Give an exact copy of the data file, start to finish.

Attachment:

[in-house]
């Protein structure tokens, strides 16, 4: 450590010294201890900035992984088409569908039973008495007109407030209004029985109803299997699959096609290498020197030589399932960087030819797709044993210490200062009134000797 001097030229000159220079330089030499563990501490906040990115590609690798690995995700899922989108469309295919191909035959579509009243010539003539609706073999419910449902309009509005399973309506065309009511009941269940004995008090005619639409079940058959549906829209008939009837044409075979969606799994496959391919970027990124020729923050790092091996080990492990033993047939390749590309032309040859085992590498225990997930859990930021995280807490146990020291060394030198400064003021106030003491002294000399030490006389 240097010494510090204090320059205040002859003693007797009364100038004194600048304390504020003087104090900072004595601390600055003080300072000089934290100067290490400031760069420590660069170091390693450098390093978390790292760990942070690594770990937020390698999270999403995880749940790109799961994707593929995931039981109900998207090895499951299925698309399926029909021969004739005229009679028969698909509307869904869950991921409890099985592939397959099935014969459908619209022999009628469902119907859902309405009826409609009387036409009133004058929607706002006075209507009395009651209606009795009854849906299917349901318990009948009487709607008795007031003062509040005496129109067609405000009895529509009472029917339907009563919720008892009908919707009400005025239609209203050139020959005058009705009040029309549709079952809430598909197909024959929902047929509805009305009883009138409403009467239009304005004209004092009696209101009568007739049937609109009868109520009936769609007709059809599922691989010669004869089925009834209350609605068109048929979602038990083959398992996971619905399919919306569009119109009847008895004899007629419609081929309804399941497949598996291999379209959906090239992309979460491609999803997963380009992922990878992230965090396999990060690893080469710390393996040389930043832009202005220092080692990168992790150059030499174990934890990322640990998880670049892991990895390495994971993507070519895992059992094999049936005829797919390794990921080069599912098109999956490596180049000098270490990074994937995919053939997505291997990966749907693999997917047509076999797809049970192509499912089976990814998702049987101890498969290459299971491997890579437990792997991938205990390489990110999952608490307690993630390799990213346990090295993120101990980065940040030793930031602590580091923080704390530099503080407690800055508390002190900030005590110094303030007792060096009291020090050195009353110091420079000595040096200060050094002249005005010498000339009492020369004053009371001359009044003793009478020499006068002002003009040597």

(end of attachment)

[in-house]
């Protein structure tokens, strides 16, 4: 450590010294201890900035992984088409569908039973008495007109407030209004029985109803299997699959096609290498020197030589399932960087030819797709044993210490200062009134000797 001097030229000159220079330089030499563990501490906040990115590609690798690995995700899922989108469309295919191909035959579509009243010539003539609706073999419910449902309009509005399973309506065309009511009941269940004995008090005619639409079940058959549906829209008939009837044409075979969606799994496959391919970027990124020729923050790092091996080990492990033993047939390749590309032309040859085992590498225990997930859990930021995280807490146990020291060394030198400064003021106030003491002294000399030490006389 240097010494510090204090320059205040002859003693007797009364100038004194600048304390504020003087104090900072004595601390600055003080300072000089934290100067290490400031760069420590660069170091390693450098390093978390790292760990942070690594770990937020390698999270999403995880749940790109799961994707593929995931039981109900998207090895499951299925698309399926029909021969004739005229009679028969698909509307869904869950991921409890099985592939397959099935014969459908619209022999009628469902119907859902309405009826409609009387036409009133004058929607706002006075209507009395009651209606009795009854849906299917349901318990009948009487709607008795007031003062509040005496129109067609405000009895529509009472029917339907009563919720008892009908919707009400005025239609209203050139020959005058009705009040029309549709079952809430598909197909024959929902047929509805009305009883009138409403009467239009304005004209004092009696209101009568007739049937609109009868109520009936769609007709059809599922691989010669004869089925009834209350609605068109048929979602038990083959398992996971619905399919919306569009119109009847008895004899007629419609081929309804399941497949598996291999379209959906090239992309979460491609999803997963380009992922990878992230965090396999990060690893080469710390393996040389930043832009202005220092080692990168992790150059030499174990934890990322640990998880670049892991990895390495994971993507070519895992059992094999049936005829797919390794990921080069599912098109999956490596180049000098270490990074994937995919053939997505291997990966749907693999997917047509076999797809049970192509499912089976990814998702049987101890498969290459299971491997890579437990792997991938205990390489990110999952608490307690993630390799990213346990090295993120101990980065940040030793930031602590580091923080704390530099503080407690800055508390002190900030005590110094303030007792060096009291020090050195009353110091420079000595040096200060050094002249005005010498000339009492020369004053009371001359009044003793009478020499006068002002003009040597």